Hetmyer’s chance to come of age
(Reporting and Photography by Akeem Greene in Barbados, compliments of News Room and E-Networks)
“He is an explosive player; I am really excited for him and hopefully he can bat us into a good position. As a side, guys like Shai Hope and Chris [Gayle] can all help him around,” were the words of captain Jason Holder when questioned on the possible impact of young batsman Shimron Hetmyer.
Holder was speaking on the eve of the five-match One-Day International series against England, which starts on Wednesday (February 20) at the Kensington Oval.
While Holder was reserved in his facial admiration for the blockbuster middle-order package, Hetmyer was quite calm and relaxed ahead of the massive series. From running around chirping during fielding drills to learning the art of taking pictures from Randy Brooks, his persona alluded he was in a fantastic place mentally.
The mood quickly changed when Assistant Coach Esuan Crandon called him to do the ‘Six-hitting’ drill. From stepping out of the dressing room with his gear to walking beside the pitch, it was a different Hetmyer, one who was intent on getting the job at hand done.
Some juicy lobs sailed into the stands; some he belted powerfully all along the surface. Clearly, it won’t be that juicy in the match, but rather spicy given the rapid pace of Mark Wood and company.
Despite just 20 matches into his ODI career, the expectations have risen immensely since the Guyanese led the Windies to the Youth World Cup title in 2016.
In 2018, he was the senior team’s second highest run-scorer in ODIs with 727 runs, inclusive of three tons at an average of 40.38 from 17 matches. Shai Hope led with 875 at an average of 67.30.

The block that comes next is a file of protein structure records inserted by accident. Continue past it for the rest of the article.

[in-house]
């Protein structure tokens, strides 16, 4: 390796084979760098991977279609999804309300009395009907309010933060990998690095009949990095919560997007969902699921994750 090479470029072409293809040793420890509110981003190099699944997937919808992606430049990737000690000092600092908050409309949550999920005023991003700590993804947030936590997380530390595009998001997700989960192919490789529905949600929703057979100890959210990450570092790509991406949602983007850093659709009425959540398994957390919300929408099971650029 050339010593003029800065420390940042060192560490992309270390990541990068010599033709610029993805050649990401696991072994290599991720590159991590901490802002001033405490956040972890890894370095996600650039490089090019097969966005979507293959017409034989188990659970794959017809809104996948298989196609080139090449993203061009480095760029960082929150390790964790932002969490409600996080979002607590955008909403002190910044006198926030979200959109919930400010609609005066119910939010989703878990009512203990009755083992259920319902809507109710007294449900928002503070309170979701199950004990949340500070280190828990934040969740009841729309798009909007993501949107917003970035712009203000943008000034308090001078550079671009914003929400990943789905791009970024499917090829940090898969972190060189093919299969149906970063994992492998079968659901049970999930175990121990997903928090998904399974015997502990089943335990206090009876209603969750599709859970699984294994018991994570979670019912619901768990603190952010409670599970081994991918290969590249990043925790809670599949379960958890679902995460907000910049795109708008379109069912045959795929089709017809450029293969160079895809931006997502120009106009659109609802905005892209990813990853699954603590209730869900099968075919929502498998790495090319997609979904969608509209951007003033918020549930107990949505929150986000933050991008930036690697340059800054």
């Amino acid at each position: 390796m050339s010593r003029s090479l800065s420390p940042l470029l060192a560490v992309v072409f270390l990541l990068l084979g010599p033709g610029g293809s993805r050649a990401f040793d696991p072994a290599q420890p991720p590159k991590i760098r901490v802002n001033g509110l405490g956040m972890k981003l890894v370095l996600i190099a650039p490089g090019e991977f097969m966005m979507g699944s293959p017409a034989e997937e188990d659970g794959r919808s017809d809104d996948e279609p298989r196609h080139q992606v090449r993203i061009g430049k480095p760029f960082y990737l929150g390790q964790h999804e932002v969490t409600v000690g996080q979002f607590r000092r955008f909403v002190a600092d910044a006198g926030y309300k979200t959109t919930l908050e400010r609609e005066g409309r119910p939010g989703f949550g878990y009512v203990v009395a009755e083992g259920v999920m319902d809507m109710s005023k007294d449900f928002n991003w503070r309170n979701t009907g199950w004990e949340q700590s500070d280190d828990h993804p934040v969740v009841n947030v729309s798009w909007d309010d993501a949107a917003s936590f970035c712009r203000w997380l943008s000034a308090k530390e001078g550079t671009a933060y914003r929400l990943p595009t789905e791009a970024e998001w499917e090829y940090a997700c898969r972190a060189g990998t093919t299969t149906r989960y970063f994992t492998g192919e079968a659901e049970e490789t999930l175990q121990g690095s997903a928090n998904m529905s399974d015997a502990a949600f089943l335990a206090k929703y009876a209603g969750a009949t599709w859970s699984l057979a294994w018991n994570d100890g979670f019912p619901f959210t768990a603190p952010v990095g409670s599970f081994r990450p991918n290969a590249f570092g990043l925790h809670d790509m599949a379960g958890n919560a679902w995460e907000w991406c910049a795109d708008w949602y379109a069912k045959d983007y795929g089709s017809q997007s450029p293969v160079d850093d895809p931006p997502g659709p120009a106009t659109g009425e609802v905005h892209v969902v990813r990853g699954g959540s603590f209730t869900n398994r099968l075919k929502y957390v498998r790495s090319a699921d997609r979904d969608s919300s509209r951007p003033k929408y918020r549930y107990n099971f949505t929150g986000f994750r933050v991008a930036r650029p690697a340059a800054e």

All things being equal, you can describe the bloke as having a fantastic year which is fair, but there were numerous opportunities to enhance to those numbers had it not been for a rush of blood.
On the flip side, he effectively has only played 16 regional 50-over matches and only made one ton, which makes a practical case of learning on the job. Success on the job has already been rewarded with an IPL purse of US$588,000 to play with the star-studded Royal Challengers Bangalore.
Despite a squash-buckling 78-ball 106 against India, critics have waded into him for not further maximising on opportunities. Once again, the 22-year-old was out top-edging a spinner with just over 11 overs and only four wickets in hand.
The team will demand greater, which is harsh given his lack of experience, but understandable due to the world-class talent he possesses. Hetmyer knows he has to understand and conquer situational awareness.
“In situations, it is knowing when to go and when to hold back and just tick it around and try to build a partnership and as the game goes on then you can probably take it a step higher from there,” he told News Room Sport in an exclusive interview.
“I don’t try and think about it [the pressure] too much; I just try to play my game gracefully. If it does come off a day and I do get a 100 or I do get a 50, well that is just a bonus for my team. It [international cricket] has taught me a lot about the patience of bowlers, the different type of fielders who you can take on, trying to be patient as possible and wait until the ball in your area to put it away. With these better pitches it is easier to do, but you still have to wait.”
Touted as future leader, he is relishing the time under the leadership of Holder, picking areas to fuel his success and maturity.
“He (Holder) is very inspirational, he is a fantastic captain, fantastic leader…as time goes by I learn different stuff from him. He helps me always when possible, even with my batting he gives me some small pointers in the field.”
His goal for the England series is simple: help the hosts win. It is left to see whether he makes a concerted effort to be hungry for more than just a hundred than could define a most promising career.